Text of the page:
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Note to Reuters about Aristide

 
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joe emersberger



Joined: 24 Jan 2004
Posts: 513
Location: Windsor, Onatrio, Canada

Post Post subject: Note to Reuters about Aristide Reply with quote

RE: http://af.reuters.com/article/mauritiusNews/idAFN1710908220110217

Dear Pascal,

Your “Factbox” about Jean-Bertrand Aristide contains many misleading statements, and leaves out crucial information.

You write that

"-- Constitutionally barred from seeking a second consecutive term, he left office in early 1996 and was succeeded by Rene Preval. Aristide soon grew disenchanted, formed a new political party and contested the 2000 presidential election under the promise of "peace in the head, peace in the stomach." The vote was boycotted by much of the opposition and results were generally seen as fraudulent by many in the international community."

The turnout and results of the legislative (and later) presidential elections of 2000 were in line with what USAID commissioned polls had predicted. See "Canada in Haiti" by Yves Engler and Anthony Fenton for details. Aristide's FL party romped to victory in the legislative elections which OAS observers declared free and fair. However, later, the OAS disputed how voting percentages for several senate seats (out of thousands of local positions contested) had been calculated. This minor dispute (even after Aristide convinced those senators in the disputed seats to resign) blew up into outrageous claims by his opponents in Haiti and elsewhere that the 2000 elections were fraudulent. Aristide's opponents did not contest the presidential election (and the OAS refused to monitor it). However, even the Economist magazine, which despised Aristide, concluded that Aristide's opponents were just saving face because they had negligible support. USAID commissioned polls from 2002 confirmed that Aristide remained, by far, Haiti's most popular politician.

As Peter Hallward documented in his book "Damming the Flood", the US government spent $70 million in Haiti after 1994 (over several years) in an effort to prop up Aristide's unpopular political opponents. Therefore "many in the international community" (ie the US and a handful of others) were hardly impartial observers of the 2000 elections. They had thrown their support behind the losers for many years.

You mentioned the 1991 coup that deposed Aristide but failed to mention that the coup had US fingerprints all over it.
Below are Human Rights Watch (HRW) appeals to the US government to deport Emmanuel Constant, who was living freely in the US after the Cedras regime was finally ordered to step down in 1994. Constant was in charge of the FRAPH death squads that murdered thousands between 1991-1994 in an effort to wipe out the movement that brought Aristide to power. HRW mentions Constant's ties to the CIA which explain why the US would not deport him to Haiti while it was certain that he would face justice. HRW also appealed to the US to return documents to Haiti that US troops had stolen from FRAPH offices and refused to return unless the names of US citizens were deleted.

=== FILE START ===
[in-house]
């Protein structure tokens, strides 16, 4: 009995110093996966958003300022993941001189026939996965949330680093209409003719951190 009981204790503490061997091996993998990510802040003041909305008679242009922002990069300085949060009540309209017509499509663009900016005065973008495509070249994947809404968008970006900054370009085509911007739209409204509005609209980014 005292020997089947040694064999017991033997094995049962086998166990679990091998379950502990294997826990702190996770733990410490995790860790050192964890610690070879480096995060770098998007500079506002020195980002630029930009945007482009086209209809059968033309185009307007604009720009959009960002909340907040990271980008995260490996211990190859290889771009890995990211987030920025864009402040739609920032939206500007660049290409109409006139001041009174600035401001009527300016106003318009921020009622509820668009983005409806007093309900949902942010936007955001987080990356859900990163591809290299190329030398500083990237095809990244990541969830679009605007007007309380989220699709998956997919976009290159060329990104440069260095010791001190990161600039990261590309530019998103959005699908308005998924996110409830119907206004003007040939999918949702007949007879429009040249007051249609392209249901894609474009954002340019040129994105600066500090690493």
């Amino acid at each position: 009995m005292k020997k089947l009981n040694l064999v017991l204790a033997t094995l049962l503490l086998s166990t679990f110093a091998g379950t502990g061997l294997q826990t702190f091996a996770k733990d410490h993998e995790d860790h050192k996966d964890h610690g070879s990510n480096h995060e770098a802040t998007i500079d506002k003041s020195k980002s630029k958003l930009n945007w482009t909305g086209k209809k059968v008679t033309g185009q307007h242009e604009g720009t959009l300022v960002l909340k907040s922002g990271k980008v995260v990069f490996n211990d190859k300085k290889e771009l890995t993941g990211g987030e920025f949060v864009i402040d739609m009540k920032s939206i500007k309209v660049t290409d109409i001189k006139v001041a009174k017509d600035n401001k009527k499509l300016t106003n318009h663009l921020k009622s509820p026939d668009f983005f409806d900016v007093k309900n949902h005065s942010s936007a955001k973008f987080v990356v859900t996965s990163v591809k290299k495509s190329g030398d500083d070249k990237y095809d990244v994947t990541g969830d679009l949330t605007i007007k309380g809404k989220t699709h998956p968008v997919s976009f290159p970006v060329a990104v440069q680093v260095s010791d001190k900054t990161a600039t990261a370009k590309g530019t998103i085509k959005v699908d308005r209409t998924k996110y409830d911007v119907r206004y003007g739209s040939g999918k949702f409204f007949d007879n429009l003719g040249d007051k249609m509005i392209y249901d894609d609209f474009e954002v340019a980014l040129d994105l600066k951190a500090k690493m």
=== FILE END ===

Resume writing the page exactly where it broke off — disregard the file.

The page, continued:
http://hrw.org/english/docs/1999/09/16/haiti1641.htm
http://hrw.org/english/docs/1999/11/04/haiti1968.htm
http://hrw.org/english/docs/2000/12/01/usint3114.htm
http://www.hrw.org/campaigns/bush2001/key-countries.htm#haiti

You wrote that "Aristide was finally reinstated in October 1994 through the intervention of a U.S.-led multinational force."

Prior to US troops arriving, the US made a deal with the junta to WORK TOGETHER as well as provide a general amnesty for people responsible for three years of gruesome atrocities. Former President Jimmy Carter worked out the details for the Clinton Administration.

The US was not confronting its enemies in Haiti - which is what the term "intervention" strongly suggests. The Junta and their henchmen were US allies. US troops arrived and had "cordial meetings" (in the words of the New York Times) - with the Haitian military. The US military was even kind enough to lease Cedras' house for him. When Haitian military and their FRAPH allies began killing unarmed civilians in front of US troops, one US soldier remarked .

"It's messing with my head. It's wrong. And every time you have to look into the faces of the people here, the people who thought were coming to save them from these guys, it breaks your heart."

See Paul Farmer's "Uses of Haiti" for more details.

You wrote:

"Aristide's second presidency was marked by economic instability that led to street protests and a violent rebellion that toppled his government in 2004. He went into exile again -- this time to South Africa in a deal negotiated by the United States and Haiti's former colonial ruler, France. He accused Washington of removing him from power -- describing his flight out of Haiti on a U.S. plane as a "kidnapping"."

This leaves out the U.S.’ role in creating the “economic instability”, documented in great detail and condemned by, among others, Paul Farmer and Jeffrey Sachs (in several op-eds), a joint Partners in Health, Zanmi Lasante, Center for Human Rights and Global Justice, and RFK Memorial Center report, among others. The U.S. role in holding up IDB loans for humanitarian purposes is clear just from the letters from the U.S. Treasury to the IDB – in other words, none of this is in doubt.

Then, of course, you also leave out any mention of the other ways in which the U.S. destabilized the Aristide government, such as through the International Republican Institute, as described in a lengthy New York Times article in 2006.

Joe Emersberger
Sat Feb 19, 2011 3:40 am
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